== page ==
Now that we have talked about defense and rebounding, let’s move on to topic of reducing turnovers. Bruins cannot afford to be sloppy and careless (like they were against KU). Kuwada writes about how Bruins cannot afford to repeat their turnover filled offensive performance against Jayhawks:
A similar performance on Saturday against Florida in one of the national semifinal games could send the Bruins packing. Point guard Darren Collison, who had seven turnovers and only one assist against Kansas, will likely hear about ball protection this week from Coach Ben Howland and his staff. But Collison said he doesn't need the point driven home.

"I got it," Collison said. "We've got to take care of the ball and it starts with me, and I take full responsibility and credit for that. I have to take care of the ball if we want to succeed against Florida. It's real abnormal for a guard to have that many turnovers, for a team to have that many turnovers and win a game. We were very fortunate to come out on top."

Collison said poor decision-making and casual ball-handling against Kansas were the main factors in the abundance of turnovers. The frenetic pace of the game wasn't a factor, he added.

"We just were a little careless with the ball," he said. "It was one of those days."
Well the Bruins cannot afford to have one of those days against the Gators. Otherwise they will get eaten alive. Which is easier said than done.

Thankfully we have a coach who is going to do everything in his power to make sure the Bruins are fully prepared for Saturday. Speaking of whom an amazing article in the LAT today on Coach Howland. It’s a must read. Here is a peak into the incredibly detailed oriented nature of the best basketball coach in America:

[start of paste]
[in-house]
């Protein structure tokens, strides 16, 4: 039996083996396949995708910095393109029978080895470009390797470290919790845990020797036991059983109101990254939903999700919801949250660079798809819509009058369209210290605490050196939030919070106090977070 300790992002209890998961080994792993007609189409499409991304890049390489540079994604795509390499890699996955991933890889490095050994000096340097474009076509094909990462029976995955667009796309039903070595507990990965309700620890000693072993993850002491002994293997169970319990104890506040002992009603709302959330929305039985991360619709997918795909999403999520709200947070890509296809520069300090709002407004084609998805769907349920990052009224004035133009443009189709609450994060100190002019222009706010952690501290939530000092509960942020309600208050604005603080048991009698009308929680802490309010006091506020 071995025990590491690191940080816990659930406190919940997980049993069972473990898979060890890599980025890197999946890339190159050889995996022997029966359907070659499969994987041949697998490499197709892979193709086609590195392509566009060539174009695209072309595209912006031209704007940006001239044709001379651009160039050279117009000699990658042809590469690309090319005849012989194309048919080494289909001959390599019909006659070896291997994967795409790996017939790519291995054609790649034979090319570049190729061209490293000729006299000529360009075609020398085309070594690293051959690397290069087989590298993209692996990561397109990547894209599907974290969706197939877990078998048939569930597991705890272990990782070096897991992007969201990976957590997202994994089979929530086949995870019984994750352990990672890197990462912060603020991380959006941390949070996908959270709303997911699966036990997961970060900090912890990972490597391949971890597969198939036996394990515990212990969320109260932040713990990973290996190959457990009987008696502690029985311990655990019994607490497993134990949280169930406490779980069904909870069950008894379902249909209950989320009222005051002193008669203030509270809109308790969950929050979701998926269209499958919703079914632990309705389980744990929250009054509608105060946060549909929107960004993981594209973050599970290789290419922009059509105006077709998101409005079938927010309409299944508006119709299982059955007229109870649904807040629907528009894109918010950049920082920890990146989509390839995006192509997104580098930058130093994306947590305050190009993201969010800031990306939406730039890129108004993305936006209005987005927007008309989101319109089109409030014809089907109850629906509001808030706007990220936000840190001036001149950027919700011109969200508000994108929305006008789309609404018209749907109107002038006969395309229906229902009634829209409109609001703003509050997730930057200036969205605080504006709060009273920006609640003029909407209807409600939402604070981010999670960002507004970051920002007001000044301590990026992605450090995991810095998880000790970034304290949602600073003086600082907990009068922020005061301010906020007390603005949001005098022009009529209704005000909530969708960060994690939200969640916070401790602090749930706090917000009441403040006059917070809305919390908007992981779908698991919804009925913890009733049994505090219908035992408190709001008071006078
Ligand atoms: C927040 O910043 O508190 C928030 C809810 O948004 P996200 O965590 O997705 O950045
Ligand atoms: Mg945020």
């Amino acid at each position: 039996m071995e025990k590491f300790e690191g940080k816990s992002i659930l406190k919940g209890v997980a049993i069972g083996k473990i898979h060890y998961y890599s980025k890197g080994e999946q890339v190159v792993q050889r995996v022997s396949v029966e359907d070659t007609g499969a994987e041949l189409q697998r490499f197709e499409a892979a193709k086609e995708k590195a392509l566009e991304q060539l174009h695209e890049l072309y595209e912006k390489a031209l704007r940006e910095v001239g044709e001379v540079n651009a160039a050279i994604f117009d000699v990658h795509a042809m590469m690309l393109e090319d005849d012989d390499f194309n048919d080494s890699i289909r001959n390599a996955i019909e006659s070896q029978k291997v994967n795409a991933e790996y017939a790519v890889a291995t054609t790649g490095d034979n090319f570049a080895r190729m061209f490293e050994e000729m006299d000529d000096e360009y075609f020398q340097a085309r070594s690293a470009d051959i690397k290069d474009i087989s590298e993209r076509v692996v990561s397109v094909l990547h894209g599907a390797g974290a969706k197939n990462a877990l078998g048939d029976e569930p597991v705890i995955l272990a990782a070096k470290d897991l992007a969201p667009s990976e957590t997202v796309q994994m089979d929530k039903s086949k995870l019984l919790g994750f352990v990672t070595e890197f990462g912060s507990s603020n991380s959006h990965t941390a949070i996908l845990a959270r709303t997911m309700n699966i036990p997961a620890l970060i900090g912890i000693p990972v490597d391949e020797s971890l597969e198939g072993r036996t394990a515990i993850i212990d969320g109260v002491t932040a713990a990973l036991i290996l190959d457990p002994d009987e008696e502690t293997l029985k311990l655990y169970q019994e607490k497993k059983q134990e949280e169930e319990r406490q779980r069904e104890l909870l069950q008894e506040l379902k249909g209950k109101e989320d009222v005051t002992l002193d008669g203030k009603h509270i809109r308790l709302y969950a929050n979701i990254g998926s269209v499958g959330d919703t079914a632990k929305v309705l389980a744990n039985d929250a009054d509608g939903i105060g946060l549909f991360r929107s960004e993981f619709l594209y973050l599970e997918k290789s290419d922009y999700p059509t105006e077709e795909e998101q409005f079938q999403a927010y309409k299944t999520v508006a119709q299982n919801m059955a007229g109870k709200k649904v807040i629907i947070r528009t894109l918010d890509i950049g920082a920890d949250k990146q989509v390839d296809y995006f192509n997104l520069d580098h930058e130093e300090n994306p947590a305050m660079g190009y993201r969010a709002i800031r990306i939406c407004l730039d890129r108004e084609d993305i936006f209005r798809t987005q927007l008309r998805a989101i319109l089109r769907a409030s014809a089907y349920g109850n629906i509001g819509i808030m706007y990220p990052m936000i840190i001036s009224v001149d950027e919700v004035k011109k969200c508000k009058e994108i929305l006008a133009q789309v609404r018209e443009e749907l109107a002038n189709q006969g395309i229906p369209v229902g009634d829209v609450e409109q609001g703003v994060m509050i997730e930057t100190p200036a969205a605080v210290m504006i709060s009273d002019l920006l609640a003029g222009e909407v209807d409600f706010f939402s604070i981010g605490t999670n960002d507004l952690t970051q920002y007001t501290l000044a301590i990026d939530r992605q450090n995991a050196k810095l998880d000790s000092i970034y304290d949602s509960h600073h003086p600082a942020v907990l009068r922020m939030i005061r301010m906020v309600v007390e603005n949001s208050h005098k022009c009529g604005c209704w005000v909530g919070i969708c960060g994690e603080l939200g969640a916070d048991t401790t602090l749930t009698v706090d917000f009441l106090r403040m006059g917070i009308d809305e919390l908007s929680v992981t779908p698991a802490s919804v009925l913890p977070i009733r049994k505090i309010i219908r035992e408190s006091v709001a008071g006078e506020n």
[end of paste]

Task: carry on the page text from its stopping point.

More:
"Ben wants everything statted in practice as though it were a game. Everything. Even the most minute stuff," said Central Michigan Coach Ernie Zeigler, who spent five years as an assistant to Howland at Pittsburgh and UCLA. "Deflections. Who takes the most charges in practice. Who takes shots and where. That's just how particular he was. It definitely keeps players in position to be accountable at all times."

He also has some unusual and little-known quirks.

When he discusses opponents' field-goal percentages or rebounding averages, he's accurate to the decimal point. "He has a mind like a steel trap," said Barry Rohrssen, an assistant to Howland at Pittsburgh for four years and now coach at Manhattan College. "Being on his staff was like going to a basketball academy every day. He doesn't just teach players to play, he teaches coaches to coach."

Howland shrugged. "I do have a good memory for phone numbers and statistics," he said. "It's important to know as much as you can and get as much information as you can and learn from it."

He also likes to place a water bottle in the middle of a roll of tape at the end of the scorer's table before each game. Last year the NCAA — talk about obsessed — banned his bottle because it had a logo. After much grumbling, he poured the water into an NCAA-approved cup.
In case you are wondering how our players responding to Howland’s attention to details:
If players don't perform a drill in practice exactly as directed, Howland orders them to repeat it from the beginning. Reserve Michael Roll said that even though that might get tedious, "I've come to realize that it's very good for us. It helps us pay attention to detail, which improves our game, and it helps us focus on the other team."

Point guard Darren Collison said Howland's painstaking methods could mean the difference between winning and losing. "Every possession is going to count. If you miss out on one possession, that possession could come back and haunt you at the end of the game," Collison said.
So you think our boys are going to prepared going into Saturday?

Two more days.